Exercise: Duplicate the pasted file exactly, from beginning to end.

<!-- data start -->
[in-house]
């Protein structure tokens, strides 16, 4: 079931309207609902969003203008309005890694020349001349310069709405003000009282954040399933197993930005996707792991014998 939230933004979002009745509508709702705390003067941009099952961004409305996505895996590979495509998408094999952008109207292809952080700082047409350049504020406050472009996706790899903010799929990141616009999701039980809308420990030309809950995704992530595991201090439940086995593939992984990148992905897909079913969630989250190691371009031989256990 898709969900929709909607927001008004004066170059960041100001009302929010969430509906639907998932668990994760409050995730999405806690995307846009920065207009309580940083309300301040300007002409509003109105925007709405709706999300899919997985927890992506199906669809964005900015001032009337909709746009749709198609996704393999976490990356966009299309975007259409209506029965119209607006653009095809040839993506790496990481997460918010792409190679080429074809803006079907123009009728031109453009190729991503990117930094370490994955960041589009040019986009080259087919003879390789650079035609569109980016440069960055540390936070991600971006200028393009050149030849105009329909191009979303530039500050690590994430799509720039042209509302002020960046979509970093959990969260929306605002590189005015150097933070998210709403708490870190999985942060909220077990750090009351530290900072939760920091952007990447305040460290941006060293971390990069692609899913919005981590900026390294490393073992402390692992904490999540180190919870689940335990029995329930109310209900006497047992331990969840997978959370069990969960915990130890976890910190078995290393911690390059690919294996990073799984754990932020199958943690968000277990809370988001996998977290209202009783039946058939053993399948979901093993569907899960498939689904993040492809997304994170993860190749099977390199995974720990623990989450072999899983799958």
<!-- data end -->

[in-house]
């Protein structure tokens, strides 16, 4: 079931309207609902969003203008309005890694020349001349310069709405003000009282954040399933197993930005996707792991014998 939230933004979002009745509508709702705390003067941009099952961004409305996505895996590979495509998408094999952008109207292809952080700082047409350049504020406050472009996706790899903010799929990141616009999701039980809308420990030309809950995704992530595991201090439940086995593939992984990148992905897909079913969630989250190691371009031989256990 898709969900929709909607927001008004004066170059960041100001009302929010969430509906639907998932668990994760409050995730999405806690995307846009920065207009309580940083309300301040300007002409509003109105925007709405709706999300899919997985927890992506199906669809964005900015001032009337909709746009749709198609996704393999976490990356966009299309975007259409209506029965119209607006653009095809040839993506790496990481997460918010792409190679080429074809803006079907123009009728031109453009190729991503990117930094370490994955960041589009040019986009080259087919003879390789650079035609569109980016440069960055540390936070991600971006200028393009050149030849105009329909191009979303530039500050690590994430799509720039042209509302002020960046979509970093959990969260929306605002590189005015150097933070998210709403708490870190999985942060909220077990750090009351530290900072939760920091952007990447305040460290941006060293971390990069692609899913919005981590900026390294490393073992402390692992904490999540180190919870689940335990029995329930109310209900006497047992331990969840997978959370069990969960915990130890976890910190078995290393911690390059690919294996990073799984754990932020199958943690968000277990809370988001996998977290209202009783039946058939053993399948979901093993569907899960498939689904993040492809997304994170993860190749099977390199995974720990623990989450072999899983799958």